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2-1-1 Now

By Jeanne Sager
SULLIVAN COUNTY — June 16, 2006 – The days of making six calls to get one referral are over in Sullivan County.
Residents in the seven-county Hudson Valley region of New York State are part of a pilot program kicked off by the FCC to make finding information about health and human services in your community a snap.
And with the help of the United Way of Sullivan County, phone numbers for everything from the local food pantry to a list of certified child care providers are available at the touch of a button . . . well, three buttons.
“The FCC designated 2-1-1 as a national number because 9-1-1 was becoming overloaded with non-emergency calls,” said Linda Cellini, head of the local United Way.
“You may think it’s an emergency if you can’t find child care, but it’s not a 9-1-1 emergency.”
To give folks an alternative, the Alliance for Information Referral Services joined forces with the United Way to put 2-1-1 in service across the nation.
It’s slowly expanded, state by state, Cellini said, and as of last month, there’s a 24-hour helpline in place for Sullivan County residents to call seven days a week.
It’s been a five-year process to get 2-1-1 up and running, she explained, with a lot of help from local, state and federal legislators.
With funding from private foundations, businesses and citizens, the United Ways in the seven counties of the Hudson Valley began meeting to set up policy for the referral service.
In on the project were local representatives from each county – for Sullivan County that included Cellini as well as Craig Fisher of Cornell Cooperative Extension and Marcia Braunstein of Liberty.
With a referral system already in place in Westchester County, the second region of New York to form a 2-1-1 call center had a head start.
The decision was made to use the Westchester helpline as a base, expanding the center to serve all seven counties.
With the help of Dick Robinson, head of information systems for Sullivan County, software was purchased and 2-1-1 went online late last year.
“In Sullivan County, we’ve never even had an information referral number,” Cellini said. “With our two different area codes and the demographics, it was very hard.”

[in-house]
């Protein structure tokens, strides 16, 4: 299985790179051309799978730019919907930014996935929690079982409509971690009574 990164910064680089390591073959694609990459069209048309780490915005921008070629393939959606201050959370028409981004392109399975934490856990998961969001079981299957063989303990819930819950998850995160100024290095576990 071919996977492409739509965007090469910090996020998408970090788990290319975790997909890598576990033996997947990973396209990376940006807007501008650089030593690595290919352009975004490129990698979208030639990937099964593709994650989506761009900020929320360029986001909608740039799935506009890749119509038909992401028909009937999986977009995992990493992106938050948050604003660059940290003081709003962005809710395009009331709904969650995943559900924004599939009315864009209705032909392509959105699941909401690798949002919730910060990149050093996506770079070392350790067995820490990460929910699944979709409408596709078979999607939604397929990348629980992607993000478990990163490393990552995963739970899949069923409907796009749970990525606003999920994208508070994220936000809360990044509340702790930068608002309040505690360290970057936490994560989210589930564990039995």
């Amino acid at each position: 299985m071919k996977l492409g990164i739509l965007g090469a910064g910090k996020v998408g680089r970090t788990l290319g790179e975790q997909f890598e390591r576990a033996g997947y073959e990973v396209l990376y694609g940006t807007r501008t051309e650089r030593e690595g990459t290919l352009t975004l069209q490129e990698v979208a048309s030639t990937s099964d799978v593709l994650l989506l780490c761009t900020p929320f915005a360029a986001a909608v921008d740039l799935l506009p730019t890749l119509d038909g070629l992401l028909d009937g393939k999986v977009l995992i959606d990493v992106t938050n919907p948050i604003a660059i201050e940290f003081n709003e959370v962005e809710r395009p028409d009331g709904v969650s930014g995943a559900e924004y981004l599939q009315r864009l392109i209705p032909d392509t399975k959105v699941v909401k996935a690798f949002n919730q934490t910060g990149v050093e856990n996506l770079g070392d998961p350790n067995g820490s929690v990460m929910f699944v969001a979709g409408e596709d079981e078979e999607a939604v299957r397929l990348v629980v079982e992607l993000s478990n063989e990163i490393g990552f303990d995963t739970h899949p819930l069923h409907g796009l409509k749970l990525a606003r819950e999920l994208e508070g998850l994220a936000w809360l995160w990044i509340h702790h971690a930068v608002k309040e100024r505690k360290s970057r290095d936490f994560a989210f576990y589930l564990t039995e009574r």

Every time a directory of services was printed up, organizations would be missed or addresses changed in the time it took from collating information to distribution.
Local organizations couldn’t keep everything straight, Cellini said.
“I get calls all the time that someone was referred to me for something that we don’t even do,” she said.
It was frustrating for the people providing the services – and even more frustrating for people looking for help.
“Our county doesn’t have a lot of jobs, and these services are needed,” Cellini noted. “Early intervention is necessary . . . if we can catch things before they become a crisis.
“But people just don’t know where to call.
“They’ll make six different phone calls because each time they’re directed somewhere else,” she explained.
“By the time you make the third call, you’re so frustrated because you feel no one’s listening to you!”
But the folks at 2-1-1 are trained to answer these calls.
If a person calls with more than one problem, they can provide more than one answer.
And most importantly, it is a real person answering the phone, Cellini said.
The operators have been briefed by folks from Sullivan County to understand the community – even though they’re in Westchester County, one supervisor owns a home in Sullivan County.
And they’ve been given the lay of the land – so they’ll recognize that someone calling from Callicoon likely doesn’t have transportation to a soup kitchen in Monticello, Cellini explained.
The operators also have lists on their hands that are being updated constantly – thanks to a Cappelli Foundation grant, the United Way in Sullivan County was able to hire someone part-time to keep up with the changes in local services.
The operators ask callers for their zip code, data that is used later in a breakdown sent monthly to the local United Ways to determine where there is a need in their communities.
A number of organizations that serve the county don’t have offices here, Cellini said, but the call center can provide a broader range of resources than the local phone book.
If there’s no service available right in Sullivan County, there’s a seven-county list of organizations for people to tap into.
Cellini said the operators are also kept abreast of the changes unique to Sullivan County life – they’ve been briefed, for example, on the needs of the summer community.
The Hasidic population, for example, brings new services into the county during summer (such as its own ambulance corps) which will be included in the database as seasonal.
The call center was still in the test phase when Hurricane Katrina hit last year, but it was able to serve as a resource for folks looking for places to make donations or volunteer.
That’s the advantage, Cellini said.
“It’s beneficial not only to people in need but people who are looking to help people,” she said.
“And it’s easy to remember! 2-1-1,” she added.
To keep the service updated and open 24/7, Cellini said donations are crucial.
Checks earmarked 211 can be sent to the United Way of Sullivan County, P.O. Box 1036, Monticello, NY 12701.

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